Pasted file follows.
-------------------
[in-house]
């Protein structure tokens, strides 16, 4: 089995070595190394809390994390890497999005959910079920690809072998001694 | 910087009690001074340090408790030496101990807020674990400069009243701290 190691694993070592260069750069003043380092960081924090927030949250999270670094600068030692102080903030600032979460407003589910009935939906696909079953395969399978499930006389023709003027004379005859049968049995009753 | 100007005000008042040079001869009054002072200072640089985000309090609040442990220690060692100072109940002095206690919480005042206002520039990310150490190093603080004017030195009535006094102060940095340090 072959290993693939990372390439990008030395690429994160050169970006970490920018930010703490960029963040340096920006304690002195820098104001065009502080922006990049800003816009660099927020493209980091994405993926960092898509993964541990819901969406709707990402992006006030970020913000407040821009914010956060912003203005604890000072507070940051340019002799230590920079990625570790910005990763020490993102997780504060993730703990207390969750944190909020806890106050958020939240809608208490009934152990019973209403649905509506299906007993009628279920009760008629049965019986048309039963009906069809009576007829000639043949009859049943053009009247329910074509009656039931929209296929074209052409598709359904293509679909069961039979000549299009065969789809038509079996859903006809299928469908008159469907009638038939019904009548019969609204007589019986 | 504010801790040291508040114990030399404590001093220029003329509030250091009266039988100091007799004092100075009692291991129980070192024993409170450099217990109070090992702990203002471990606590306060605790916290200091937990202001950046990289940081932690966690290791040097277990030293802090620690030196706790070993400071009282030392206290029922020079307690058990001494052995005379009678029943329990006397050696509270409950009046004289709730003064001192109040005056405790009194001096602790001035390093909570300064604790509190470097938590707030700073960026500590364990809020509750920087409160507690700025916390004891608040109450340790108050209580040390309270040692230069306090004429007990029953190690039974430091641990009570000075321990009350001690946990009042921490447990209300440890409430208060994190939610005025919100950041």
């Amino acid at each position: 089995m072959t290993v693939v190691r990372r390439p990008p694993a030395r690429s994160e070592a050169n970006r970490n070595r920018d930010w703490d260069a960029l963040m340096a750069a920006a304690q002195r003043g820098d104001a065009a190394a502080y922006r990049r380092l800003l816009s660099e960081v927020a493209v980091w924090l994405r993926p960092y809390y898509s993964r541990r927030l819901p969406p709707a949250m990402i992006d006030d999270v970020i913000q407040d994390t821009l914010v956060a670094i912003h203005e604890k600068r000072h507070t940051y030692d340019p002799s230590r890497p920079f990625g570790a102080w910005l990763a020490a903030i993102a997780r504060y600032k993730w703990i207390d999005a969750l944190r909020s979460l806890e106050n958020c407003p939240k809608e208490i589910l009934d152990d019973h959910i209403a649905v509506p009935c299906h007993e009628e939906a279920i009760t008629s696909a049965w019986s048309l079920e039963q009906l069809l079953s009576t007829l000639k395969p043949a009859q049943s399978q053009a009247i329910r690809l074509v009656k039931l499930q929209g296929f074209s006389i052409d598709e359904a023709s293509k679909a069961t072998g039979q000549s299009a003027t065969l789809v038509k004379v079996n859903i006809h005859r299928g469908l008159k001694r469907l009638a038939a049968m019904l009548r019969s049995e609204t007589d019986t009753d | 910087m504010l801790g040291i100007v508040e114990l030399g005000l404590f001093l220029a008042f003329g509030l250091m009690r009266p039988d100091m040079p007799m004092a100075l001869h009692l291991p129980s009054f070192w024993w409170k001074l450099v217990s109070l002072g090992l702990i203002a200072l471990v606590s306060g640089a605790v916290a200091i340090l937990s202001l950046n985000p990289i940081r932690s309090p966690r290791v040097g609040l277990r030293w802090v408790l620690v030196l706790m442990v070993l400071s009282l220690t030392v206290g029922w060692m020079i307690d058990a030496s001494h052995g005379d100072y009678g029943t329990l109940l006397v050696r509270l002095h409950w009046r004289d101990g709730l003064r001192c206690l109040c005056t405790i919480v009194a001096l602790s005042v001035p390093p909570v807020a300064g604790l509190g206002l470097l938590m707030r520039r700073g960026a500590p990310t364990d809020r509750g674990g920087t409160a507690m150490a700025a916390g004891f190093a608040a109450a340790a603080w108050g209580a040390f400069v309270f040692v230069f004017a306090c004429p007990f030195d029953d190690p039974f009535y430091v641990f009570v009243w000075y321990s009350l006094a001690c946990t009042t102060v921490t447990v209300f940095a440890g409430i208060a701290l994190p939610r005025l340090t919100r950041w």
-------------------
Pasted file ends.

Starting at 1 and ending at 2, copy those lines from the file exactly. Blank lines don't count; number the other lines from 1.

[in-house]
């Protein structure tokens, strides 16, 4: 089995070595190394809390994390890497999005959910079920690809072998001694 | 910087009690001074340090408790030496101990807020674990400069009243701290 190691694993070592260069750069003043380092960081924090927030949250999270670094600068030692102080903030600032979460407003589910009935939906696909079953395969399978499930006389023709003027004379005859049968049995009753 | 100007005000008042040079001869009054002072200072640089985000309090609040442990220690060692100072109940002095206690919480005042206002520039990310150490190093603080004017030195009535006094102060940095340090 072959290993693939990372390439990008030395690429994160050169970006970490920018930010703490960029963040340096920006304690002195820098104001065009502080922006990049800003816009660099927020493209980091994405993926960092898509993964541990819901969406709707990402992006006030970020913000407040821009914010956060912003203005604890000072507070940051340019002799230590920079990625570790910005990763020490993102997780504060993730703990207390969750944190909020806890106050958020939240809608208490009934152990019973209403649905509506299906007993009628279920009760008629049965019986048309039963009906069809009576007829000639043949009859049943053009009247329910074509009656039931929209296929074209052409598709359904293509679909069961039979000549299009065969789809038509079996859903006809299928469908008159469907009638038939019904009548019969609204007589019986 | 504010801790040291508040114990030399404590001093220029003329509030250091009266039988100091007799004092100075009692291991129980070192024993409170450099217990109070090992702990203002471990606590306060605790916290200091937990202001950046990289940081932690966690290791040097277990030293802090620690030196706790070993400071009282030392206290029922020079307690058990001494052995005379009678029943329990006397050696509270409950009046004289709730003064001192109040005056405790009194001096602790001035390093909570300064604790509190470097938590707030700073960026500590364990809020509750920087409160507690700025916390004891608040109450340790108050209580040390309270040692230069306090004429007990029953190690039974430091641990009570000075321990009350001690946990009042921490447990209300440890409430208060994190939610005025919100950041």